Testing your GUT instinct

9 Nov

In his last blog post, https://sopinion8ed.wordpress.com/2012/10/31/the-role-of-gut-instinct-in-is-evaluation-at-the-proposal-stage-4/ Lucid21 successfully analyzed the role of gut instinct as an informal method of evaluating investments in IT. Realistically no IT investment will be made without hard facts and figures relating to the return on investment, gut instinct should be taken into account, as rationality teamed with instinct can successfully evaluate an investment. There seems to be a general consensus that gut can play a role if taking into consideration alongside hard financial evidence.

Campbell and Whitehead, (2010) state that, “Our gut intuition accesses our accumulated experiences in a synthesized way, so that we can form judgements and take action without any logical, conscious consideration.” Lisa Quast, contributor for Forbes Woman poses the interesting question, “how can we be sure our gut isn’t giving us the wrong information?”

In a 2011 article Quast presents the work of Campbell and Whitehead, (2010) who have put forward four simple tests to perform in order to determine whether or not your gut is making the right decision.

The familiarity test

Thinking back to similar situations, searching for, “appropriate memories.” This test is about determining key uncertainties in a situation, and determining whether or not you can make sufficient judgement about them.

The feedback test

Analyzing the feedback you have received in the past. Were your past decisions praised and supported by your colleagues? If they weren’t the right decisions what kind of feedback did you receive from your colleagues.

The measured emotions test

This test is about separating past experiences from past traumatic experiences. If past experiences were traumatic it can make us wary of similar situation. This presents a bias to the decision-making process. Therefore to avoid this bias, the authors stress that it is important to involve others to, “solicit their opinions of the situation.”

The independence test

This test is to ensure you are not influenced by personal interest or attachment.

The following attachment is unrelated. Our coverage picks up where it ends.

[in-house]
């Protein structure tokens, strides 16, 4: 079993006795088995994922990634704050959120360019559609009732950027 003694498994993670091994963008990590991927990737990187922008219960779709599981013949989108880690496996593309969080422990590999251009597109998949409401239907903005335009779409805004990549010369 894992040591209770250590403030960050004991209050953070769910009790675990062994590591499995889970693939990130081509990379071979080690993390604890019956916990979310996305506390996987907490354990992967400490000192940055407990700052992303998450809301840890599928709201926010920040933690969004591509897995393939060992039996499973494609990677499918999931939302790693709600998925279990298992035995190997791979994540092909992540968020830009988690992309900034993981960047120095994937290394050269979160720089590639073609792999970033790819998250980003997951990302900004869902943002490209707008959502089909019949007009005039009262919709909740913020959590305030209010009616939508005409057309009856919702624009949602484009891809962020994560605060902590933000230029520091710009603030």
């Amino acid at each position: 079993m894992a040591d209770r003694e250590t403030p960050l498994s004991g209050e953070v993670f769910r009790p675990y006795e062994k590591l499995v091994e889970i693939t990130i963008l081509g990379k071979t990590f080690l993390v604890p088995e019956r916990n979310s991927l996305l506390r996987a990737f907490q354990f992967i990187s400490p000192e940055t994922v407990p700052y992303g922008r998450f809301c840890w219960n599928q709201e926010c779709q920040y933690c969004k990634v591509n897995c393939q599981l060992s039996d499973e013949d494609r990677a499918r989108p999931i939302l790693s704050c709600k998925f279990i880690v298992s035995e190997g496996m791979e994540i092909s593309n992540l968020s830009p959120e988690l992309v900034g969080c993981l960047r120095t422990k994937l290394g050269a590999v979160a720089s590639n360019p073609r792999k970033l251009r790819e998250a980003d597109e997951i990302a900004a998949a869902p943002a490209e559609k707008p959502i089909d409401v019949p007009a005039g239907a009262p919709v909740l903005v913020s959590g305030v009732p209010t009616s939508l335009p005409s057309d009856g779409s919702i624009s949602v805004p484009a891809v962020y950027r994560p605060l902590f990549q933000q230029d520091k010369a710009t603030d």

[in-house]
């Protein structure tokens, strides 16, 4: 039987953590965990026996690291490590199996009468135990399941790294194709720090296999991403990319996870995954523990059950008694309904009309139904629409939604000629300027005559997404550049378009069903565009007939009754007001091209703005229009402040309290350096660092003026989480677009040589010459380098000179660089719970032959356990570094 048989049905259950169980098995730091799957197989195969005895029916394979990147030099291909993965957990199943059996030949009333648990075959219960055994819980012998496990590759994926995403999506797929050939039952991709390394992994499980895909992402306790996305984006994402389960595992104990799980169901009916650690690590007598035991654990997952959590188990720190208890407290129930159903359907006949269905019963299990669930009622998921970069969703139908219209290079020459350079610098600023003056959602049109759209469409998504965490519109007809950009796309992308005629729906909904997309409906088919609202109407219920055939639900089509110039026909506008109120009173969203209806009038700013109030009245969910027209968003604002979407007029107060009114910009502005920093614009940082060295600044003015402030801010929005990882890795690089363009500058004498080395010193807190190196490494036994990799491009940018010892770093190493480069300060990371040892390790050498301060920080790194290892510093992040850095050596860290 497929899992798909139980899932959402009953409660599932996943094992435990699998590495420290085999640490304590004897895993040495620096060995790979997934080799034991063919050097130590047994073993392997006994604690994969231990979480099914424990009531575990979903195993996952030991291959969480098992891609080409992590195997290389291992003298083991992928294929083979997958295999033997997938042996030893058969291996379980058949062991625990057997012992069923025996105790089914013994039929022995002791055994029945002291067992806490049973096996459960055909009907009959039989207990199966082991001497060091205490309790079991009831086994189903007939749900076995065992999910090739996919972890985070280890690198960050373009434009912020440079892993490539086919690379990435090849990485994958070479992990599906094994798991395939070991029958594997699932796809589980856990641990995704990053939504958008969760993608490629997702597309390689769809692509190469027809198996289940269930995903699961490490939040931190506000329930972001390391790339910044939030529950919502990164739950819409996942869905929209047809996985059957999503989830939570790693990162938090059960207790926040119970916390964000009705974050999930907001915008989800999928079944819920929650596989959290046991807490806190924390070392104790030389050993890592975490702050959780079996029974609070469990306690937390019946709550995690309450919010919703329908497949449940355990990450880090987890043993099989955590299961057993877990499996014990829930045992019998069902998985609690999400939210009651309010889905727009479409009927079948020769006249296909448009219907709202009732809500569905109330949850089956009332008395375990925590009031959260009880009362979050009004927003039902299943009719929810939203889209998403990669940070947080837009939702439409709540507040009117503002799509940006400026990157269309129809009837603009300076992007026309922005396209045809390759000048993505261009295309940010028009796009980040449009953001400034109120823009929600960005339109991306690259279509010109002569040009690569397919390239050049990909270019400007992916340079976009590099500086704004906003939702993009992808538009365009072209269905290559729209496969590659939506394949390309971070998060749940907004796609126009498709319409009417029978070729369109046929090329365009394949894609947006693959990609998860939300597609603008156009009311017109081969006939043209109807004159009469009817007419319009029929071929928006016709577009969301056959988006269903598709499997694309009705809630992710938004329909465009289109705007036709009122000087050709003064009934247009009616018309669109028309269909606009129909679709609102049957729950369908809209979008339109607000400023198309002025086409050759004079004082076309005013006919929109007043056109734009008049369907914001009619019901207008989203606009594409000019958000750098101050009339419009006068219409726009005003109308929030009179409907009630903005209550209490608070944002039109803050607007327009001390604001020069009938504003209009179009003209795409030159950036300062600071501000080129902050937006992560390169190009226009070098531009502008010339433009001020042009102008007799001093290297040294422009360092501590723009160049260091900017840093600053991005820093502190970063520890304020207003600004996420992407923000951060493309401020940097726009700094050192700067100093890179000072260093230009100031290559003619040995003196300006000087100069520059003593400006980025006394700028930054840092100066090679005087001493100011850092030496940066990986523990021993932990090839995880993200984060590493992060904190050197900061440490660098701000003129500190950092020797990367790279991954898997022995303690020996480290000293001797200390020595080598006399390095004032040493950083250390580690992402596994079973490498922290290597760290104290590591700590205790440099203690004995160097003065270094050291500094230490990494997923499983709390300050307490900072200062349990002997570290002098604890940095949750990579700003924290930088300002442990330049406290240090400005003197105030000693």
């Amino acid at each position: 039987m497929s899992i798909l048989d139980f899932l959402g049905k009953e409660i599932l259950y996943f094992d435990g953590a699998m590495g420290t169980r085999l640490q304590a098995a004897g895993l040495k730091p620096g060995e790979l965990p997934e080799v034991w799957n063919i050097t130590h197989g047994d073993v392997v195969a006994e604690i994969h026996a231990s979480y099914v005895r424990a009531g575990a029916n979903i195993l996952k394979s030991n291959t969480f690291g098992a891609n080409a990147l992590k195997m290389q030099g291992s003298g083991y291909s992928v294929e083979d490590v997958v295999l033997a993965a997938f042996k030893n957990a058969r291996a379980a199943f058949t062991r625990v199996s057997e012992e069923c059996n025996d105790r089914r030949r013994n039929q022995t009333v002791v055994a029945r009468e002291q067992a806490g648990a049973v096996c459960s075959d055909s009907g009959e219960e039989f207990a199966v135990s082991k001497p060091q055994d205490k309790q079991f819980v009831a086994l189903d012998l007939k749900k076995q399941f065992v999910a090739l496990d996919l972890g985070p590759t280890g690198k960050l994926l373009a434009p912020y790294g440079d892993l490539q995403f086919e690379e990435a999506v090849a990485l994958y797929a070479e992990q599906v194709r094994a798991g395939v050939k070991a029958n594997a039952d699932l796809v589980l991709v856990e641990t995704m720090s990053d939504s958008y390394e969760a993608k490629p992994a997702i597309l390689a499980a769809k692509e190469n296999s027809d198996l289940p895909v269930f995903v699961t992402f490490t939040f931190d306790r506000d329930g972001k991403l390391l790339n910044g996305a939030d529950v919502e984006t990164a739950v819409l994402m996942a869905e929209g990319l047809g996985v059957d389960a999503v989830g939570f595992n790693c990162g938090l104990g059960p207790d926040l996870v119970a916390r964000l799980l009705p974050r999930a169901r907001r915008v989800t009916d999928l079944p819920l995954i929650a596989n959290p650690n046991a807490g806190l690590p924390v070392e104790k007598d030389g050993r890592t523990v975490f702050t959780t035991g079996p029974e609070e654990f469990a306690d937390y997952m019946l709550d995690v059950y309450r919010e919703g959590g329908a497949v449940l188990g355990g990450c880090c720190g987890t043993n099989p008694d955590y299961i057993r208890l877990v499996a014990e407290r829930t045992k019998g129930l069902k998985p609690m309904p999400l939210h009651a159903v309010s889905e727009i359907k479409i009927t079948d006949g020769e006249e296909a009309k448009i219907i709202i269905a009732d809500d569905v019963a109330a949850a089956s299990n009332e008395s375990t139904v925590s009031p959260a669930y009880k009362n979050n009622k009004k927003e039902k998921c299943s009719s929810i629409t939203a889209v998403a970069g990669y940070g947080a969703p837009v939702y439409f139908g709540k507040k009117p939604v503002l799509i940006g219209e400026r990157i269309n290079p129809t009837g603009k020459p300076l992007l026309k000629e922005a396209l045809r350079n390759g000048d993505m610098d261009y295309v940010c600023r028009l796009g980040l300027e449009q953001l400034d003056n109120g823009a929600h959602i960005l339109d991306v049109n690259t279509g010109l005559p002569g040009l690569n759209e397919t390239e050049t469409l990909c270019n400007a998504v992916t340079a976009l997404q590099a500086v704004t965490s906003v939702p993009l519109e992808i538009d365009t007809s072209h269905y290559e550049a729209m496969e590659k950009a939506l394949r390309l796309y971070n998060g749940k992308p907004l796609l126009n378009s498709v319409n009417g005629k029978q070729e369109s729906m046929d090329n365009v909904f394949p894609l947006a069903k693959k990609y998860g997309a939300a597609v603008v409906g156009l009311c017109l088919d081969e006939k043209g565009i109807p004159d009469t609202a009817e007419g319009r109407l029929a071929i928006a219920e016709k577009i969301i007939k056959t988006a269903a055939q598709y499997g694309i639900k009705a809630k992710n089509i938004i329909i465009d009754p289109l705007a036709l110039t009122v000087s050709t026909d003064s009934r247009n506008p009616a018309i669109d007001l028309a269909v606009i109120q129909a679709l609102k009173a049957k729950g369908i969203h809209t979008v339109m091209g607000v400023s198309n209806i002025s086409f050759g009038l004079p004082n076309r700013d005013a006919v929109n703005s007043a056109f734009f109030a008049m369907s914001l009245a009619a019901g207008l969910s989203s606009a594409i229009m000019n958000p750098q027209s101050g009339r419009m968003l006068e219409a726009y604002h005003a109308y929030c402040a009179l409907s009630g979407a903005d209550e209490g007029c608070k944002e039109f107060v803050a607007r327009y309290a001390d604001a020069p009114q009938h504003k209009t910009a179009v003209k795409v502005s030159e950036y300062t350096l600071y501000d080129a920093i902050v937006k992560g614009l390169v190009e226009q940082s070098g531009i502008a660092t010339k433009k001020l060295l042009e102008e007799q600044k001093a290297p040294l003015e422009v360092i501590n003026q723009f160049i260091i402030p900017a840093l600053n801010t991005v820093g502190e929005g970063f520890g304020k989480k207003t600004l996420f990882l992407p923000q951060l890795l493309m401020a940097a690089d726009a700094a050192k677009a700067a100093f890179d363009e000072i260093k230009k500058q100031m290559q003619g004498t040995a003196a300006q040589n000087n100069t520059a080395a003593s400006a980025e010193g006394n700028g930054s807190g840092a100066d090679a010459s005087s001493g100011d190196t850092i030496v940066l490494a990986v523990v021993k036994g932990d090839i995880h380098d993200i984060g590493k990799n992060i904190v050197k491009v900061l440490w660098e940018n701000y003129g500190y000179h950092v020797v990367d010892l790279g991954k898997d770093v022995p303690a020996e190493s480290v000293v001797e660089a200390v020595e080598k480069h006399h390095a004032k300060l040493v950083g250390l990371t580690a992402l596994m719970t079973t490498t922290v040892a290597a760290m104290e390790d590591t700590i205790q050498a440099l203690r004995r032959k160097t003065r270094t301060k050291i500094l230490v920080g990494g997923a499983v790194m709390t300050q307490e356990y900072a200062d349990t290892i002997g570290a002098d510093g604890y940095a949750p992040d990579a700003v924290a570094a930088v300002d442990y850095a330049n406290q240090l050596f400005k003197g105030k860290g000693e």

What do you think? Should decision-makers test their gut before making judgements on investments?

Link to Forbes article: http://www.forbes.com/sites/lisaquast/2011/08/29/should-you-trust-your-gut-testing-your-decision-making-instincts/

Link to Campbell and Whitehead article: http://www.mckinseyquarterly.com/How_to_test_your_decision-making_instincts_2598


2 Responses to “Testing your GUT instinct”

  1. mirra2 November 10, 2012 at 4:32 pm #

    Great article ronnco90, “in my opinion I believe that decision makers should test their gut before making judgments on investments to avoid the risks” One of the most important thing is that they should trust their “gut instincts” as McKinsey Quarterly published in (March 2010).

    According to James Reason (1990) for effective decision making, a person must be able to forecast the outcome of each option as well, and based on all items, determine which option is the best for the particular situation.

    From a normative perspective, the analysis of individual decisions is concerned with the logic of decision making and rationality and the invariant choice it leads Daniel Kahneman, Amos Tversky (2000).

    As I mentioned in my blog in order to influence and improve IT investment decisions, it would be very useful to have a deeper understanding of this interior practice or functioning of the managerial mind.

    • lucid21 November 11, 2012 at 3:30 pm #

      Hi ronnoc90- very good post! To be honest I never knew there was an official test on a gut instinct but that’s very interesting. I definitely would recommend it during a decision making process at the managerial level. It is a very good way in the attempt to mitigate oneself being bias when deciding to invest or not. It could highlight subconscious externalities that affect decisions which essentially could be crucial to a business. I’m sure down through the years many CIO’s have fallen victim to this type of irrational decision making. I suppose “Testing you GUT instinct” can relate to the phrase “always look before you leap” really.

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